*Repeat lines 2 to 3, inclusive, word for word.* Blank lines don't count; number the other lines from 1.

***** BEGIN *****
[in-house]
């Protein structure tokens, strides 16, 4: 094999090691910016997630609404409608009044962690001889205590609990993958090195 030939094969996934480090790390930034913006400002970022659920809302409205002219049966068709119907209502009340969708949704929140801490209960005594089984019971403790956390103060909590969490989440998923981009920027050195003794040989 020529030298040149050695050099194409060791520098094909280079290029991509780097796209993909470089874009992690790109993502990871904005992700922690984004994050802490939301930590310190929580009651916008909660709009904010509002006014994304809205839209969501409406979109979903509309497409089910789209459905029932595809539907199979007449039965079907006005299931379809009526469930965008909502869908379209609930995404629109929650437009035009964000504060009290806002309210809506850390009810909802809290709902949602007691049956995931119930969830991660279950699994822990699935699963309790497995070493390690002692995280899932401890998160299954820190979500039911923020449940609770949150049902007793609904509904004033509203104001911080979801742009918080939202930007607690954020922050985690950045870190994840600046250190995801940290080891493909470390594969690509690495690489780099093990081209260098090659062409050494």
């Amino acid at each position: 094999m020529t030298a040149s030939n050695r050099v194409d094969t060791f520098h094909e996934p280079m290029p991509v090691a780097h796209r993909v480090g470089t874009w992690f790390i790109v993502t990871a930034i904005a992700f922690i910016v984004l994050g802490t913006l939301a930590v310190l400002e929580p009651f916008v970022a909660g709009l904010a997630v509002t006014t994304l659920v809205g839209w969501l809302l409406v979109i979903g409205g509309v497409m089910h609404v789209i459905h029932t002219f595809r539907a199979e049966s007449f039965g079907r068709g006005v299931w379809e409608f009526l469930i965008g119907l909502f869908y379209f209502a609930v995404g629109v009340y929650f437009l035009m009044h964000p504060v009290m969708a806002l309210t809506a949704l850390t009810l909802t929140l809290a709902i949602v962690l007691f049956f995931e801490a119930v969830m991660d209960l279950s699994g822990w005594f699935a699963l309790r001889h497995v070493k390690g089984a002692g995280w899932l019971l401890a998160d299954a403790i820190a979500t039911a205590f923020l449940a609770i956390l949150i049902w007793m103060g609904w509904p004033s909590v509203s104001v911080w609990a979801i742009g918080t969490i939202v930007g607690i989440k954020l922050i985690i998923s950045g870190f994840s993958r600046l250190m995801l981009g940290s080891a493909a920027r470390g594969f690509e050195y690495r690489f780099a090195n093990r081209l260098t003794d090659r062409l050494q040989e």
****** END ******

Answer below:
């Protein structure tokens, strides 16, 4: 094999090691910016997630609404409608009044962690001889205590609990993958090195 030939094969996934480090790390930034913006400002970022659920809302409205002219049966068709119907209502009340969708949704929140801490209960005594089984019971403790956390103060909590969490989440998923981009920027050195003794040989 020529030298040149050695050099194409060791520098094909280079290029991509780097796209993909470089874009992690790109993502990871904005992700922690984004994050802490939301930590310190929580009651916008909660709009904010509002006014994304809205839209969501409406979109979903509309497409089910789209459905029932595809539907199979007449039965079907006005299931379809009526469930965008909502869908379209609930995404629109929650437009035009964000504060009290806002309210809506850390009810909802809290709902949602007691049956995931119930969830991660279950699994822990699935699963309790497995070493390690002692995280899932401890998160299954820190979500039911923020449940609770949150049902007793609904509904004033509203104001911080979801742009918080939202930007607690954020922050985690950045870190994840600046250190995801940290080891493909470390594969690509690495690489780099093990081209260098090659062409050494």
């Amino acid at each position: 094999m020529t030298a040149s030939n050695r050099v194409d094969t060791f520098h094909e996934p280079m290029p991509v090691a780097h796209r993909v480090g470089t874009w992690f790390i790109v993502t990871a930034i904005a992700f922690i910016v984004l994050g802490t913006l939301a930590v310190l400002e929580p009651f916008v970022a909660g709009l904010a997630v509002t006014t994304l659920v809205g839209w969501l809302l409406v979109i979903g409205g509309v497409m089910h609404v789209i459905h029932t002219f595809r539907a199979e049966s007449f039965g079907r068709g006005v299931w379809e409608f009526l469930i965008g119907l909502f869908y379209f209502a609930v995404g629109v009340y929650f437009l035009m009044h964000p504060v009290m969708a806002l309210t809506a949704l850390t009810l909802t929140l809290a709902i949602v962690l007691f049956f995931e801490a119930v969830m991660d209960l279950s699994g822990w005594f699935a699963l309790r001889h497995v070493k390690g089984a002692g995280w899932l019971l401890a998160d299954a403790i820190a979500t039911a205590f923020l449940a609770i956390l949150i049902w007793m103060g609904w509904p004033s909590v509203s104001v911080w609990a979801i742009g918080t969490i939202v930007g607690i989440k954020l922050i985690i998923s950045g870190f994840s993958r600046l250190m995801l981009g940290s080891a493909a920027r470390g594969f690509e050195y690495r690489f780099a090195n093990r081209l260098t003794d090659r062409l050494q040989e």